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Open Letter from Quaker Youth, Part 5

January 29, 2013 Leave a comment
  • Here is the final installment from these letters to the Northwest Yearly Meeting (and to Friends beyond). Please feel free to engage these as you see fit, and to pass them on as you feel led. The other letters are here: Letter 1, Letter 2, Letter 3, Letter 4.

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Dear Northwest Yearly Meeting,

We represent the young adults of the friends church, and this year we have taken an active step in learning about the history of our denomination so that we can have relevant input into the workings of the Yearly Meeting. As we studied some of the most influential quakers, a common theme arose. To many of these quakers, meeting together as a body was not the most important of their spiritual activities.

Rather, meeting served as support for the work they were doing outside the church. For instance, take the example of Margaret Fell. She found her purpose in working for prison reform. Instead of meeting being the spiritual climax of the week, it probably served as her day of rest. She was so active in doing God’s work, that meeting was the support for that work, instead of the work itself.

When we juxtaposed that with our experience of meetings today, many of us would probably accredit Sundays with being the spiritual climax of the week. Even past that, many of us are around each other for the rest of the week as well. Jesus often lived and worked with outcasts of society. This has led us to believe that we should not spend our lives only among each other, as we are then directly creating outcasts.

Using Jesus and quakers like Fell as examples, we would like to see the church actively support seeking out, living among, and ultimately loving the marginalized, and claiming this as the lifestyle we are called to live.

Sincerely,

Young Adults in the Friends Leadership Program

An Open Letter from Quaker Youth, Part 3

January 24, 2013 2 comments

Here is the third installment of these open letters from youth to the Northwest Yearly Meeting. Please also read Letter 1 and Letter 2. I welcome any insight or feedback you may have.

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Dear Northwest Yearly Meeting,

We hope you all find yourselves doing well and blessed in life.  We are coming to you with this letter regarding our thoughts on bettering our perspective of diversity in our yearly meeting, which will help us become a more welcoming community.

We believe that if our community were to be more welcoming of different opinions, we would also become more openminded and accepting to others.  Having a the same views on life should not be the main focus of our meeting.  Our focus should be on God and on loving each other while worshiping together.  A relationship with God is between that person and God, and others are in no place to judge someone else’s relationship.

Throughout our studies of Quakers in this course we have learned that throughout history Quakers have been a leading voice of radical and welcoming movements.  For example, Quakers were one of the first to put women in leadership and provided assistance in the underground railroad.  From the beginning of the early Quaker movement it has been deeply in our roots that everyone is equal.  Equality has played a strong role on how we relate to others in and out of the church.  Quakers believe that the Light of God is in everyone and therefore everyone has the ability to have God speak through them. We believe that this should in fact include everyone.  People who have opinions that differ from our own still have the Light of God in them and therefore we should still hold them with the same respect.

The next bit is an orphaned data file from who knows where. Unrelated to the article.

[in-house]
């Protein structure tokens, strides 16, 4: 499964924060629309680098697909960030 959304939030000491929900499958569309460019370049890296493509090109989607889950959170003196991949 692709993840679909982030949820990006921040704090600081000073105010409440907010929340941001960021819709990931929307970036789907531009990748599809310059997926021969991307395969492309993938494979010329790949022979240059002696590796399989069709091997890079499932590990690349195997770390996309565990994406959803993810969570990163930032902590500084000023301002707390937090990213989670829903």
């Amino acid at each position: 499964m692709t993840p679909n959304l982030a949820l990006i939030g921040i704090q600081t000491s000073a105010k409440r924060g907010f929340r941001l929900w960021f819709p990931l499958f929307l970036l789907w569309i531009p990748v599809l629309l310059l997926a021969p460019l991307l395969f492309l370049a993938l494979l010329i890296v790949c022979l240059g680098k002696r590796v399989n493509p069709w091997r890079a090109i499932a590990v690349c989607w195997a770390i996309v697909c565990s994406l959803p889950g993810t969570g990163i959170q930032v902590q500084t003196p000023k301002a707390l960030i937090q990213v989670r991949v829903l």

We hope you will hold this close to your hearts and discern on this deeply.  As a yearly meeting that believes in equality and that everyone can have God speak through them, our main goal should be to love and worship together and we should not let diversity in opinion get in the way of that.  We should still be able to be in community together without having unity in all of our opinions and views on life.

Peace,

Quaker students from George Fox University

An Open Letter from Quaker Youth, Part 2

January 23, 2013 6 comments

This is the second letter in this series. Click here for a description of this project. Thank you for joining in the conversation!

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Dear Northwest Yearly Meeting of Friends:

In our current Yearly Meeting, we need to consider the evolution that Quakerism has endured to see what has changed and ultimately judge whether we are going in the right direction or not.

The early Quakers centralized their faith on the leading of the Holy Spirit. They were so much endowed with the vision of the second coming of Christ, they believed themselves to be the true church of God; and that only through them could salvation be attained. Quakers were extensively focused on open worship; in fact it was their only form of worship. The first Quakers had no pastors or churches; instead they held spiritual meetings at the houses of members.